Posted 27 August 2017 - 05:14 PM
I get on well with it when sat down, but I now have a requirement to play it when standing.
I am reluctant to modify the instrument and the only holes in the ends (apart from the fretwork) are the thumb strap fastenings.
Does anyone have any ideas about straps or mechanisms,to support it for playing when standing, or even better, walking.
Posted 27 August 2017 - 06:01 PM
Posted 27 August 2017 - 06:03 PM
Welcome to the Phartophone Club - you have hours of wonderfully rude and awesome bass sounds to look forward to!
My Lachenal bass has thick wriststraps that coincide with the thumbstrap connection on the top of the instrument, and both are held in by a tall brass screw thing (not the typical flat-topped brass concertina thumbstrap connector). I'm guessing this same connection might have once accommodated a neck strap of some sort, judging from the wear on the back of the bellows. The thing where the brass screw screws into (sorry for all the technical terms) also has a few stray screw holes, so these might have been where a neck strap was connected. The trick is to find a place where it's balanced enough and then be able to hold it out away from your stomach. Not sure I have a photo that shows this, but I'll look.
Posted 28 August 2017 - 12:07 PM
I think I've seen fastenings like Gary's on other instruments fir attaching neck straps.I've heard that some of the old bands used modified prams when marching. I.e. They extended the pram handle to shoulder pads and the concertina rested on a platform on top of the pram. Sounds like it would rub the bellows to me and I don't want a large wheeled contraption in addition to the concertina. I'll keep on thinking and design something.
Posted 28 August 2017 - 08:08 PM
I was thinking about something we brought for use on our boat, but actually use for a variety of purposes. We have some "Taylor Made Hook and Loop Fender Straps", but I think that a more generic term would be a "hook and loop cinch strap". The hook and loop (Velcro) on these is aggressive and I doubt that my straps would come undone accidentally. Velcro is very strong in sheer and that is how these straps would set up.
A nice feature of these straps is that they are infinitely adjustable, you don't have to line up a pin with a hole as in a belt strap.
I don't know where you are located, but try a major hardware store.
Added later. Maybe you could screw the thumbstrap screw through the webbing to give you some additional security.
Edited by Don Taylor, 29 August 2017 - 07:15 PM.
Posted 29 August 2017 - 02:20 AM
The usual method would be to fasten a folded leather or cloth-strip with the thumb-strap-bolts - probably with D-rings. Works well for smaller instruments. But a bass might be too heavy!?
Fortunately my Aeola bass has proper loops attached;-)
Edited by conzertino, 29 August 2017 - 02:23 AM.
Posted 30 August 2017 - 02:25 AM
Some big reed instruments were made with facilities for neck strap attachments, I am not a fan of attaching straps to thumb strap screws or loops, it can do damage.
This sort of mounting is set into the wood and utilises an end bolt, but is not a face of fret attachment, it is more stable, less obtrusive and stronger. It is a very simple and low cost adaption.
I have seen pictures of the Liverpool marching concertina bands where the big bass was set on an adapted perambulator frame. Look up Liverpool Marching Band, you might spot pictures.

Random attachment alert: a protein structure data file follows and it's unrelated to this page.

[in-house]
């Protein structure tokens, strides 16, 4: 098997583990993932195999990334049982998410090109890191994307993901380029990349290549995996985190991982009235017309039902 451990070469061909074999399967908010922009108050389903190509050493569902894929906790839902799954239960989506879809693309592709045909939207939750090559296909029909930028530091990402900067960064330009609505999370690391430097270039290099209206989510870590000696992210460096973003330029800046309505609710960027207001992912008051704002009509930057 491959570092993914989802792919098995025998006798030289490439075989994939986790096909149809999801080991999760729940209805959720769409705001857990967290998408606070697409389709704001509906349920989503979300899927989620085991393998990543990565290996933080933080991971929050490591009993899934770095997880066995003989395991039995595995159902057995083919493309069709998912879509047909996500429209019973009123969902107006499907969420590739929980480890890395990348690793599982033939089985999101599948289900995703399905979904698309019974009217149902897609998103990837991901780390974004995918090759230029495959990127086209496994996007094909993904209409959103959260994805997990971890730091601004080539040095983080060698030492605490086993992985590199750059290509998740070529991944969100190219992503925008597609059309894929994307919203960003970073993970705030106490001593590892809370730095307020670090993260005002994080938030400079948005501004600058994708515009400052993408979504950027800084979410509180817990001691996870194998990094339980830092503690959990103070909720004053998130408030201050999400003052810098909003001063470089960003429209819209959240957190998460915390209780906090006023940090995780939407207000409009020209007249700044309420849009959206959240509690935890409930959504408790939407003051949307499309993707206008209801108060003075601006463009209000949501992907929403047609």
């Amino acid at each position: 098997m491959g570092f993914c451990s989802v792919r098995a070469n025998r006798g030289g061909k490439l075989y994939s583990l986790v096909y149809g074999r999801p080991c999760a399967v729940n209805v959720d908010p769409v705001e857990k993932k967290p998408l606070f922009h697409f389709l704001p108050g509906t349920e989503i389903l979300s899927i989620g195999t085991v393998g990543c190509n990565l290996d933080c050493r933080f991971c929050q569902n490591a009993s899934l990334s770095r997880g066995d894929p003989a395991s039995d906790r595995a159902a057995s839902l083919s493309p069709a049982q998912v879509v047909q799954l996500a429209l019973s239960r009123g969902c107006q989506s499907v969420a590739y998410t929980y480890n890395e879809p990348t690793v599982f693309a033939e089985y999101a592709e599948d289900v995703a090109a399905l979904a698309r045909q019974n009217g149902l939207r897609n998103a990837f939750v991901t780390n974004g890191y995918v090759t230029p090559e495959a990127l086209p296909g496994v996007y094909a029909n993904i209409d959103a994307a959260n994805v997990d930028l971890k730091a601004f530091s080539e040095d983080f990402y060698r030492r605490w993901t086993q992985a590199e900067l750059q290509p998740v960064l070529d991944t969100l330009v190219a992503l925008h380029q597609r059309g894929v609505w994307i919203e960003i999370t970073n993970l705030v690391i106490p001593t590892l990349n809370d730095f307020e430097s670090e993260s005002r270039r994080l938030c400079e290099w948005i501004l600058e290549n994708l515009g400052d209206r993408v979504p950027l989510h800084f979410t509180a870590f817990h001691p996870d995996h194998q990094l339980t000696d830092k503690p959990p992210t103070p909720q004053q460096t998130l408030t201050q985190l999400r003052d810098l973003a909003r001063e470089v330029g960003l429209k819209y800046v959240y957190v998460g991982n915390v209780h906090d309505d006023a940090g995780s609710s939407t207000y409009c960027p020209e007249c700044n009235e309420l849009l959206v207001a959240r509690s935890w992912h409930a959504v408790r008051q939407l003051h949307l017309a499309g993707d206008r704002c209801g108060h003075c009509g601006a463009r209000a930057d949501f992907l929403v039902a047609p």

Posted 30 August 2017 - 02:56 AM
Rich Morse designed a D-ring precisely for this purpose, ideally sized for unobtrusive but sturdy concertina use. It might save you looking around for suitably small, aesthetically fitting, sturdy hardware. It's minimally obtrusive, and maximally reliable, but it does require actual attaching into the instrument: drilling a small hole in each end frame (not the fretwork) adjacent to the strap screw.
The main benefit is that you avoid the worst-case scenario: your instrument slipping out of a mounting system not physically attached to the instrument, whilst you're standing and relying on your strap!
So, that's a solution if that's a direction you're willing to go. (Depending on where you're located, you might want to acquire parts and have a local professional install them.)
Posted 30 August 2017 - 05:43 AM
I am in touch with my local professional (Dave Elliott) who has a minimally invasive solution.
I'm off for a deep think about matters now :-)
Posted 02 September 2017 - 08:30 AM
It might be worth thinking about a binocular harness rather than a neck strap, as your concertina is heavy. Binocular harnesses attach over both shoulders / back so you don't have to carry the whole instrument's weight on the back of your neck. Some harnesses are elasticated, which wouldn't suit your needs, but some aren't and could be worth trying.
All the best,
Posted 03 September 2017 - 05:27 AM
I use an RSPB binocular shoulder harness on my tenor/treble and it works a treat. I use two slim webbing trouser belts, one fastened around either end of the concertina with the discrete plastic snap buckle underneath out of sight and pass the little webbing loops that come with the harness under the belt just behind the thumb loops. The small loops have a little D ring that the hooks on the main harness snap into, all very lightweight and comfy. A bass concertina may work with this arragement I'm not sure but it would be worth playing around with. All of that being said, if Dave Elliott has come up with something I'd be taking that route!
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